John Swinney: Being part of the UK is hindering recovery north of the Border

John Swinney feels the UK could do more to help Scotland financially
John Swinney feels the UK could do more to help Scotland financially
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THE latest set of indicators show that once again Scotland’s economy is in better shape than that of the UK as a whole – but that provides absolutely no grounds for complacency.

Last week’s labour ­market statistics showed that Scotland continues to have a higher employment rate and a lower unemployment rate than the UK as a whole. Our youth employment rate has risen year on year, and remains higher than in the UK.

Although our GDP fell in the first quarter of 2012, it did so by much less than in the UK. This fall was driven entirely by a worrying drop in the construction sector, but services and production expanded.

These indisputable facts point to one key truth – that in the areas of the economy where the Scottish Government has the powers to take action, Scotland is clearly outperforming the UK as a whole. But in those areas where responsibility rests with the Westminster Government – in particular, the level of aggregate ­demand in the overall economy – the ­austerity policy is clearly not working, and has delivered a UK double dip recession.

The UK economy would clearly benefit from a targeted fiscal stimulus to boost aggregate demand through increased infrastructure spend. This would provide an immediate stimulus to employment and tax revenues and improve the short and long run growth performance of the economy. This would help our embattled construction sector and bring wider confidence back to the economy. It would also not jeopardise cutting the deficit, as this measure would be growth enhancing.

By contrast, the Scottish Government is acting and achieving good results. In the areas within our control – youth employment, support for business, and inward investment – we are using every lever to boost the economy and employment.

Last week’s figures showed us that 10,000 more Scottish young people are in employment than were last year. Of course, youth unemployment is still too high, and one unemployed young Scot is one too many for me.

In government we are investing in opportunities for young people. In total we provide more than £1.5 billion a year for post-16 learning to support young people towards and into work. Through Opportunities For All there will be a guaranteed place in education or training for every 16 to 19-year-old who doesn’t already have a job. We have delivered a record number of modern apprenticeships this year, and will deliver at least 25,000 in each year of this parliament.

The Scottish Government and our agencies are doing all we can within our current powers to strengthen the economy, to create and bring jobs to Scotland, to stimulate growth and to create the most supportive environment for business in the UK. This includes a tax relief package worth more than £500 million this year, which has reduced rates for three out of five business properties in Scotland, and our plans to bring forward a further £105m package of economic stimulus to create jobs and growth.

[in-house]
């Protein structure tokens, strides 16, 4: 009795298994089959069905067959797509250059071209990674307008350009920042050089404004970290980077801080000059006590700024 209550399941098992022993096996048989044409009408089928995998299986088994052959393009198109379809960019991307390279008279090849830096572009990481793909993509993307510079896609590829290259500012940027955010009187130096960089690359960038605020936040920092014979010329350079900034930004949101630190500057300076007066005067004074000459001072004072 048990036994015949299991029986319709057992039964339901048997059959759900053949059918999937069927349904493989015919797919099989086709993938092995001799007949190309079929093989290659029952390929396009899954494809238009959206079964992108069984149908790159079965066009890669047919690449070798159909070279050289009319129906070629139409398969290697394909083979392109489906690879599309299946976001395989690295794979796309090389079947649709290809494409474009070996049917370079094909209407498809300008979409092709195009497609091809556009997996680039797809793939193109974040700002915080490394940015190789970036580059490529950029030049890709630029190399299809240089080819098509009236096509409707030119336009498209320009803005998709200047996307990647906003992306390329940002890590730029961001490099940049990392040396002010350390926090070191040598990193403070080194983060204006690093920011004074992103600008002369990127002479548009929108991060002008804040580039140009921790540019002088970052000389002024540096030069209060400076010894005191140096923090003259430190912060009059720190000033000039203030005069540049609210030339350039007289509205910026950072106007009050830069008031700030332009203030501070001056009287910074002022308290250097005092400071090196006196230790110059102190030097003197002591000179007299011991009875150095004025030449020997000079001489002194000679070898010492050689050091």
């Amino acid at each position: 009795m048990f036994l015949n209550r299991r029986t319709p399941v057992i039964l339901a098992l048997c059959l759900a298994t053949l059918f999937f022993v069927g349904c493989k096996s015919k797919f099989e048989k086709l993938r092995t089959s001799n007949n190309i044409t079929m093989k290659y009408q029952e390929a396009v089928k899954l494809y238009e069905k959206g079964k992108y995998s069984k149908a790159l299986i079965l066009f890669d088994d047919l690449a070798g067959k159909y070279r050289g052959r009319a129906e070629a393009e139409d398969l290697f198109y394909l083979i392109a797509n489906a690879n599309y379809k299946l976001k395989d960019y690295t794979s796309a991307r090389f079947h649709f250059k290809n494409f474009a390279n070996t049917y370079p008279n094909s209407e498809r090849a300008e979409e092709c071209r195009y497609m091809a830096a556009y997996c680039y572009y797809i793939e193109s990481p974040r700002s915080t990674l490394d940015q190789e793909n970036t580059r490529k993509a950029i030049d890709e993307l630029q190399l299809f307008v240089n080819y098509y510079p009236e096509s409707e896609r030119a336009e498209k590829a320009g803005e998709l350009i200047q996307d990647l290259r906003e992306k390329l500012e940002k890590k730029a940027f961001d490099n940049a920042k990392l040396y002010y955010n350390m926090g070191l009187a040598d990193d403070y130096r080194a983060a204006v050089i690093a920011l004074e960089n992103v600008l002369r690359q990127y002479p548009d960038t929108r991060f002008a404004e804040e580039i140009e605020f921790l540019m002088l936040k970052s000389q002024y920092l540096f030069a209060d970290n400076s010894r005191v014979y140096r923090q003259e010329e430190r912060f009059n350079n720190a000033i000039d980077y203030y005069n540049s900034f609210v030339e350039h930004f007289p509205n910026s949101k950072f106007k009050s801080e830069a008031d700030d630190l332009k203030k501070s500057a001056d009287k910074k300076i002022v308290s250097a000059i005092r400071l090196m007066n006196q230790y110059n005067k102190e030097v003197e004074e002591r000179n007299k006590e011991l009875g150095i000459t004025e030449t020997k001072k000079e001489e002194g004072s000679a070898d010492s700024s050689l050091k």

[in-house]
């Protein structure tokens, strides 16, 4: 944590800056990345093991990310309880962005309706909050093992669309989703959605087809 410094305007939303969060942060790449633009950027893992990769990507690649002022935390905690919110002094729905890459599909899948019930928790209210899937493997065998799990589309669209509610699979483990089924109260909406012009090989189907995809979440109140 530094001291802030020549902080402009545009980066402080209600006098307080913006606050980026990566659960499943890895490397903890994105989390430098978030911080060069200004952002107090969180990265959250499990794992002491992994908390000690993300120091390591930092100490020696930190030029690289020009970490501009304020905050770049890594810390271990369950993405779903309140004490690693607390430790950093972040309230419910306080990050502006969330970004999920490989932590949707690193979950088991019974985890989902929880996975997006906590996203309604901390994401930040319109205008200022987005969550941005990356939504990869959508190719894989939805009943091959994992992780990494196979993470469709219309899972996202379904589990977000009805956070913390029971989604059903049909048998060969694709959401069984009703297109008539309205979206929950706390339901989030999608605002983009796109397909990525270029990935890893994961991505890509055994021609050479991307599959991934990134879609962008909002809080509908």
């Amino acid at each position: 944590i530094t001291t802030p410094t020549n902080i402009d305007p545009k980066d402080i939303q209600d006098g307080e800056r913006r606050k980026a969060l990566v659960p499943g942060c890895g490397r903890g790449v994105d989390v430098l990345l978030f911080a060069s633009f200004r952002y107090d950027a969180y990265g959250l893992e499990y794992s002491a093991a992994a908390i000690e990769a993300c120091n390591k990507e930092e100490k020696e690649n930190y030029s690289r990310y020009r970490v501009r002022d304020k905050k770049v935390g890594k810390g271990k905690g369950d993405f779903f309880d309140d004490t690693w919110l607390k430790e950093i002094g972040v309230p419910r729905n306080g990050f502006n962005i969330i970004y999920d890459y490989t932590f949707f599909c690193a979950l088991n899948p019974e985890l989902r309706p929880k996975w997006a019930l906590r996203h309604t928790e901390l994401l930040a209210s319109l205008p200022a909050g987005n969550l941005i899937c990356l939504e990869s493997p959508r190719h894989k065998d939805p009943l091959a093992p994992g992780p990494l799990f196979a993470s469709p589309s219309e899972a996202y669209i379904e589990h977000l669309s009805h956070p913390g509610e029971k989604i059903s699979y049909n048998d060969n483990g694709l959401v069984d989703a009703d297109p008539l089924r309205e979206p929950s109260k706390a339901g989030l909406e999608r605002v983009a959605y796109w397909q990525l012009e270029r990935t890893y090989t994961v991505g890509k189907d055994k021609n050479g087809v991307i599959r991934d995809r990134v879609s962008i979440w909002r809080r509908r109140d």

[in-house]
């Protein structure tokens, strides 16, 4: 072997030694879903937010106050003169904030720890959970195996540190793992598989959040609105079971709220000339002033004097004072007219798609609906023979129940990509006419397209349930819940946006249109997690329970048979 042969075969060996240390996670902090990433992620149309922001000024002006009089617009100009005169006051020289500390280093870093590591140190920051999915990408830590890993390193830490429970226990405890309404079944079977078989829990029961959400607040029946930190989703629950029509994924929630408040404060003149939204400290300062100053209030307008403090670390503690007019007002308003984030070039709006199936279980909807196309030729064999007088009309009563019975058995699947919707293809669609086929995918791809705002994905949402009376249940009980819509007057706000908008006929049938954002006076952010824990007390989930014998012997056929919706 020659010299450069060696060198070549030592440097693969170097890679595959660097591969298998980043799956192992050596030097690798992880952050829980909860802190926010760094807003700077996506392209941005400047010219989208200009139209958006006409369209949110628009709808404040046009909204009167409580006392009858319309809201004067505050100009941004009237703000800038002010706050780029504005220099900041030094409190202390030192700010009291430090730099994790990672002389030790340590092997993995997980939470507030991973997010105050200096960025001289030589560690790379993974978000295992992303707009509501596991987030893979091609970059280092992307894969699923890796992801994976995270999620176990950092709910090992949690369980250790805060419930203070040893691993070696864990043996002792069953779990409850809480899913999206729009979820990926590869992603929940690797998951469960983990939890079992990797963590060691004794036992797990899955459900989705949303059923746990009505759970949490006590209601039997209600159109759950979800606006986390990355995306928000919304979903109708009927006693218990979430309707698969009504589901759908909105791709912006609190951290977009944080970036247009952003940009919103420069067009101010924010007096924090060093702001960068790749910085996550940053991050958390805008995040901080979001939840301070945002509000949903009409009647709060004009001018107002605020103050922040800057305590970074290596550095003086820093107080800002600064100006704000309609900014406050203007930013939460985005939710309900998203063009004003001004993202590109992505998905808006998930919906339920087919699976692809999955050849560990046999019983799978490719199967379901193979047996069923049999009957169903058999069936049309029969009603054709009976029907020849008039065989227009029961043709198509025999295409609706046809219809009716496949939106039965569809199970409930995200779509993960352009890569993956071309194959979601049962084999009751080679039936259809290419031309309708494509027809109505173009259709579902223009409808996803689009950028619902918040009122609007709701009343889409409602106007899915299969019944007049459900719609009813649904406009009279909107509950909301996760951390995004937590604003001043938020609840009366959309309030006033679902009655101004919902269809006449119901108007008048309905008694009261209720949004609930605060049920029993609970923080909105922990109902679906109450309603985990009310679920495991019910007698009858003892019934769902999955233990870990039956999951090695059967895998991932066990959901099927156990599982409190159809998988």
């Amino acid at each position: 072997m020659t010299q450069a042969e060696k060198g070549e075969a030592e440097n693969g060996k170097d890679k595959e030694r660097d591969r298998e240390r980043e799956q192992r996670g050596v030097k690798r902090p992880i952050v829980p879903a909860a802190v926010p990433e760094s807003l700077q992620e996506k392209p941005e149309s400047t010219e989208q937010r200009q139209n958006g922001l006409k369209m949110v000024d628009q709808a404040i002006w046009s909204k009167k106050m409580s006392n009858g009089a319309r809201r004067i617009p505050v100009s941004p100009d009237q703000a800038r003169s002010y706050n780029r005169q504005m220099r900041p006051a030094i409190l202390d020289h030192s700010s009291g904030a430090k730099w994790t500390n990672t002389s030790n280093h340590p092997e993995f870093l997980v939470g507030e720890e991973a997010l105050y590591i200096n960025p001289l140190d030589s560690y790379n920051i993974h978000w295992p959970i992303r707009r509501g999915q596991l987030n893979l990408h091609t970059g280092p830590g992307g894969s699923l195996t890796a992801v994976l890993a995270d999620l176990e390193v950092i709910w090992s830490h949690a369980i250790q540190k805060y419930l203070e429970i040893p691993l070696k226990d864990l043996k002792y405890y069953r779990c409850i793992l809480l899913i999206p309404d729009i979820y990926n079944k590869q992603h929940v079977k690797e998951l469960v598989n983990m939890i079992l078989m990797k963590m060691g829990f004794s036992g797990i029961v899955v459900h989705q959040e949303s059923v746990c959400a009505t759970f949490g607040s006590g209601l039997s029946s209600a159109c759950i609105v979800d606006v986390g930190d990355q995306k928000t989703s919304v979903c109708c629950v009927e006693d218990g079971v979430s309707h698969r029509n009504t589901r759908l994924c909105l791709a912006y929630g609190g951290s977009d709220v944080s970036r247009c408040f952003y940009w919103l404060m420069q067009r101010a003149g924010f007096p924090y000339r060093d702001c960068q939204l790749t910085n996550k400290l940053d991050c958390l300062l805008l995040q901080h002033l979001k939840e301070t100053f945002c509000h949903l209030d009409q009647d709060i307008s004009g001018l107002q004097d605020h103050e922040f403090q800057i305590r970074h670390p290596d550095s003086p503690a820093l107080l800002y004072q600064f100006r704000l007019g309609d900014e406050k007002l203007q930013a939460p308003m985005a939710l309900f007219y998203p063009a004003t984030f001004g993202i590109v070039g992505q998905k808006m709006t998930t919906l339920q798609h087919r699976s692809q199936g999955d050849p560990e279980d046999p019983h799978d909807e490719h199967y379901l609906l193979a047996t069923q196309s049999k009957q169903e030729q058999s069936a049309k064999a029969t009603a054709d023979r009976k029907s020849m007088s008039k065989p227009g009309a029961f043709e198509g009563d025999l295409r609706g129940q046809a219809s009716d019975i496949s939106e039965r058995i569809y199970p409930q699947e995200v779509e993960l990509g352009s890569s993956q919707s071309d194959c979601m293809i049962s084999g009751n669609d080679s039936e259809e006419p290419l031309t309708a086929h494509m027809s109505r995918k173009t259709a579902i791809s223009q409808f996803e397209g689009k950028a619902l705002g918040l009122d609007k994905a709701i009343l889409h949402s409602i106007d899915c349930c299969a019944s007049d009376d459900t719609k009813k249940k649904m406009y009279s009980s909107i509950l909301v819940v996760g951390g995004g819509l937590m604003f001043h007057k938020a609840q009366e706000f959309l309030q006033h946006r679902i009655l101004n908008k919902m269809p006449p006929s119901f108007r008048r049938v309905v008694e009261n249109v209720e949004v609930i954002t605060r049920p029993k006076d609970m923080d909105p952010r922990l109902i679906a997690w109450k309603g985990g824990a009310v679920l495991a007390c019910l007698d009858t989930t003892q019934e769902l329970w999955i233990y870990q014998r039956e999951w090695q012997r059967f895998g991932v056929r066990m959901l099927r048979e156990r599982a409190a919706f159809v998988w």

And in attracting inward investment, “Team Scotland” is punching well above its weight. The latest Ernst and Young ­report showed that Scotland is the top performing location among all the nations and regions of the UK for achieving ­inward investment jobs.

This success is borne out by last week’s labour market statistics, which show Scottish unemployment has decreased by 5,000 over the three-month period April to June, with the rate falling to 7.9 per cent – compared to a UK rate of 8.0 per cent. Employment in Scotland rose by 12,000 and the headline rate increased to 71.6 per cent, remaining higher than the UK rate of 71.0 per cent.

In the areas that this government controls, the economy is performing well. And Scotland more than pays its way. Over the five years to 2010-11, Scotland was in a stronger relative financial position than the UK as a whole by a total of £8.6bn.

But although all these figures show that our distinctly Scottish approach to improving the economy is paying dividends, it is not enough. Too many people are still out of work, and too many families are still struggling to pay their bills.

Time and again, this Government has argued for a stimulus to capital investment by the UK Government to boost the construction sector and wider economy. Scottish GDP would have grown in the first quarter of the year if not for the problems that the sector faces, and that is why I have called on the Chancellor to invest an extra £5bn in capital projects, including the “shovel-ready” projects that we have identified in Scotland.

There is no doubt that with the full fiscal powers of independence, the Scottish Government could do even more to strengthen our economy. But in the meantime, there is simply no excuse for further delay from the UK Government.

Once again, I call on them to help, rather than hinder, the process of economic recovery.

• John Swinney MSP is Cabinet Secretary for Finance, Employment and Sustainable Growth